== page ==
- page: Installation and overview of Munin server monitor system
- page: Install, uninstall, and set password protection for Munin plugins
The 1. page content
- Installing Munin
- Web interface overview
By making the web and other services running on our server available to the public, there may be a need for an all-encompassing monitoring system that can track information about the utilization of various resources on our server from a single location. Many of these softwares are available nowadays, and in this tutorial we will look at installing and setting up the server monitor program Munin on Debian 9 (Stretch) and Debian 10 (Buster).
Munin is a lightweight program written in Perl that runs in the background (cron) and collects information from all corners of the system from which it builds its database. The other part of the program is making graphs of the data collected and then making it available through the web server. The greatness of the system lies in its simplicity: there is nothing chilly-wild, just png images pasted into simple html pages in the form of statistics. In addition, due to its modular structure, many plugins can be obtained, such as GitHub Munin from their contributors page. Its interface is very simple, so you can easily control every point of your server. The system, which is inseparable from its central part, It consists of nodes that must be installed on the server you want to monitor and run on, which then sends the data to the central part. Thanks to this, Munin can monitor multiple servers from one place at a time, but in this guide we will only try the application installed on one machine.
Munin Server Monitor can be installed on virtually any Debian environment, but due to the differences in functionality between the Debian repositories, we only deal with the versions available on Debian 9 and Debian 10. Previously stored in Debian 8 (Jessie) the difference the package is so old that it had to be brought to life in a different way. Thus, this description can be used to install Munin server statistics on any of the following server configurations:
- Debian 9 (Stretch) minimum server (Installation guide | download virtual machine)
- Debian 10 (Buster) minimum server (Installation guide | download virtual machine)
- Debian 9 (Stretch) LAMP Server v1.0 (Installation guide | download virtual machine)
- Debian 10 (Buster) LAMP Server v1.0 (Installation guide | download virtual machine)
- Perfect server: Debian 9 (stretch) v1.0 (Installation guide | download virtual machine) (installed)
- Perfect server: Debian 10 (Buster) v1.0 (Installation guide | download virtual machine) (installed)
Of course, the more sophisticated our server is, the more services Munin can monitor, so the more justified it is to use. Of the above, I tested the installation of Munin on the two highlighted servers. Accordingly, newer versions of the servers will already include this add-on.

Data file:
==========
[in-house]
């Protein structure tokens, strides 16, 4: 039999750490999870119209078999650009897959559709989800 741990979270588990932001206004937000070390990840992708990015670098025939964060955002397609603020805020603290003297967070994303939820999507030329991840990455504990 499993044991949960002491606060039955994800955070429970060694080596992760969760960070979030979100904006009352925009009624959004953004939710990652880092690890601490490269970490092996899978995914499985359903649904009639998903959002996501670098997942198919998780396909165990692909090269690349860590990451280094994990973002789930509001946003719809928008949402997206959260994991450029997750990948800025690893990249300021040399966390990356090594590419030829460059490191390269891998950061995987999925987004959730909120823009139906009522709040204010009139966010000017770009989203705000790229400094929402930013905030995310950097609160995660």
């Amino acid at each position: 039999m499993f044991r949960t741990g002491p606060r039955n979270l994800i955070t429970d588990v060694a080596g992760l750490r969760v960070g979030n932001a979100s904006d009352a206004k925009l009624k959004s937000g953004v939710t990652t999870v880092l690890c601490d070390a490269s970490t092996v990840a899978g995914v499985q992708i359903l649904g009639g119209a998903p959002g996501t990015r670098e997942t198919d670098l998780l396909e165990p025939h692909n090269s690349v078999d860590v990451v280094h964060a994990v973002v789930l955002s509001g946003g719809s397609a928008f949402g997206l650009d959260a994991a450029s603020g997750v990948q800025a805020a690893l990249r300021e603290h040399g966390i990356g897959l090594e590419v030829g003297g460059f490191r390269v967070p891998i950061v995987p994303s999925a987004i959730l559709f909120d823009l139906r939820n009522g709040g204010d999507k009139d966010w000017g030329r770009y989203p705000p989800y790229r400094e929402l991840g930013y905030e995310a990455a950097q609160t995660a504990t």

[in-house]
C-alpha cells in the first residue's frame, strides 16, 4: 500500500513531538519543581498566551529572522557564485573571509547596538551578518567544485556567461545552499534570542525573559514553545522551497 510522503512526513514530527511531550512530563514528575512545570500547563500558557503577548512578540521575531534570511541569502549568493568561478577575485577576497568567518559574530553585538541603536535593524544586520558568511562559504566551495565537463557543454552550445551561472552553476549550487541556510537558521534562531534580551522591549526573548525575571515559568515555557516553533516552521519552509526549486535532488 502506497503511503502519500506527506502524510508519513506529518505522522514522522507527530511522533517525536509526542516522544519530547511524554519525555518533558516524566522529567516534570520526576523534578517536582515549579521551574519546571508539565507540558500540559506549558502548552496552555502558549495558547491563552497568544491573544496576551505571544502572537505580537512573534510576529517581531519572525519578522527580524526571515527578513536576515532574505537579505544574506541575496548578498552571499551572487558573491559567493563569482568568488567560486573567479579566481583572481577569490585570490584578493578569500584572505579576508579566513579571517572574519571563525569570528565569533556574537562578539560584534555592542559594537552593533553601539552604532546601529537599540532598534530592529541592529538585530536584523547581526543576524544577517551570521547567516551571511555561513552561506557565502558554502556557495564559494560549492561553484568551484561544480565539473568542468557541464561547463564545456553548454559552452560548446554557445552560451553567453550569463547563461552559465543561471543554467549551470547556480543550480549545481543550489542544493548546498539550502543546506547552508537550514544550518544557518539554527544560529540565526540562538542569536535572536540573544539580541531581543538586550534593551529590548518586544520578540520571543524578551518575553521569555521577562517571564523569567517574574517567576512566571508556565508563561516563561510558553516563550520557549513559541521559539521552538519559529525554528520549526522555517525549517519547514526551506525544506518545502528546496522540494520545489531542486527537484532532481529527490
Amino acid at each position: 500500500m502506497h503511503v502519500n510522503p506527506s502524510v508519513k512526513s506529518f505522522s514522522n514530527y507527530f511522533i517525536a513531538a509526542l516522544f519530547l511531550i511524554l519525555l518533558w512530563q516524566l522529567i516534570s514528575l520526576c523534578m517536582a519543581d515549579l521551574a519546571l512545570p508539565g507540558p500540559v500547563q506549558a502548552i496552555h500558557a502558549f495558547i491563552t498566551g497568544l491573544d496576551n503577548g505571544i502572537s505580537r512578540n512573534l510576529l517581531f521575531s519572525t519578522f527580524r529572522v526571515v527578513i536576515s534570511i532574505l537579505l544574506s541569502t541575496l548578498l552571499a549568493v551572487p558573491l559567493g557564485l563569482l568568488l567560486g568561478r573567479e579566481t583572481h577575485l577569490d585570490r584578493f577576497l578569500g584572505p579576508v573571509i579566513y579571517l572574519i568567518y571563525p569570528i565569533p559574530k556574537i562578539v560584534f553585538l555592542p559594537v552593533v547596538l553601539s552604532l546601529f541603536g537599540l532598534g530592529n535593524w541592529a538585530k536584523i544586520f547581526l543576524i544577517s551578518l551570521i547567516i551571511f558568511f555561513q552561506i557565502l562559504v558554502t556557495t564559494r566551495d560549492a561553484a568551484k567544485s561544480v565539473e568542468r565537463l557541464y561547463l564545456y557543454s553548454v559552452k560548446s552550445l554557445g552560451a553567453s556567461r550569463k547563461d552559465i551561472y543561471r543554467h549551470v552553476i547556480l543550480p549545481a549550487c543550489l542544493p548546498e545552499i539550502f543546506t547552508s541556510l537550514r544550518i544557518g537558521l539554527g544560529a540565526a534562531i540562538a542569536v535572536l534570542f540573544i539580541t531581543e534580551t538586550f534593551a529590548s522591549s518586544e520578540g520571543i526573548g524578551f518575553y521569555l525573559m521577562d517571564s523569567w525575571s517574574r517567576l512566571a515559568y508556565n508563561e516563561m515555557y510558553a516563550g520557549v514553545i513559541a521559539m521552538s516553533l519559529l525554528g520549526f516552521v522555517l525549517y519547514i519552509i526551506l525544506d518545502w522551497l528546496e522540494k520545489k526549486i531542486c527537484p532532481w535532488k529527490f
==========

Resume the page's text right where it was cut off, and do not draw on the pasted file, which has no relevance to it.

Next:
For Debian 9 (Stretch), set up the backports repository
Debian 9 (Stretch) backports repository available at munin package 2.0.49version, which is the same as the Debian 10 (Buster) repository versions. Therefore, if you are installing on Debian 9, you need to configure the backports repository, because 2.0.33version.
To configure the repository, log in as root and open /etc/apt/sources.list in the dwarf-with:
And add the following lines:
deb http://ftp.debian.org/debian stretch-backports main contrib non-free deb-src http://ftp.debian.org/debian stretch-backports main contrib non-free
After changing your luggage list, it is strongly recommended that you update your luggage database and packages in the usual way, and before installing smaller or larger ones:
apt-get update apt-get upgrade
Then, looking at the package, you can see the versions:
apt-cache policy munin
Outputs to Debian 9:
And Debian 10:
Package dependencies and installing the base package
Of the server configurations listed above, the perfect servers may already have these packages installed, but to make sure they work everywhere, run the following command:
apt-get -y install \ apache2 \ libapache2-mod-fcgid \ libcgi-fast-perl \ perl perl-base
Enable the fcgid package (this is already enabled on perfect servers):
Then install the Munin system packages.
For Debian 9, install separately from the backports repository:
apt install -t stretch-backports \ munin \ munin-common \ munin-node \ munin-plugins-core \ munin-plugins-extra
And install it on Debian 10 as usual:
apt-get -y install \ munin \ munin-common \ munin-node \ munin-plugins-core \ munin-plugins-extra
Open your configuration file for editing:
And make the following settings:
#dbdir /var/lib/munin #htmldir /var/cache/munin/www #logdir /var/log/munin #rundir /var/run/munin [...] #tmpldir /etc/munin/templates [...] # a simple host tree [szerverünk_FQDN_neve] address 127.0.0.1 use_node_name yes [...]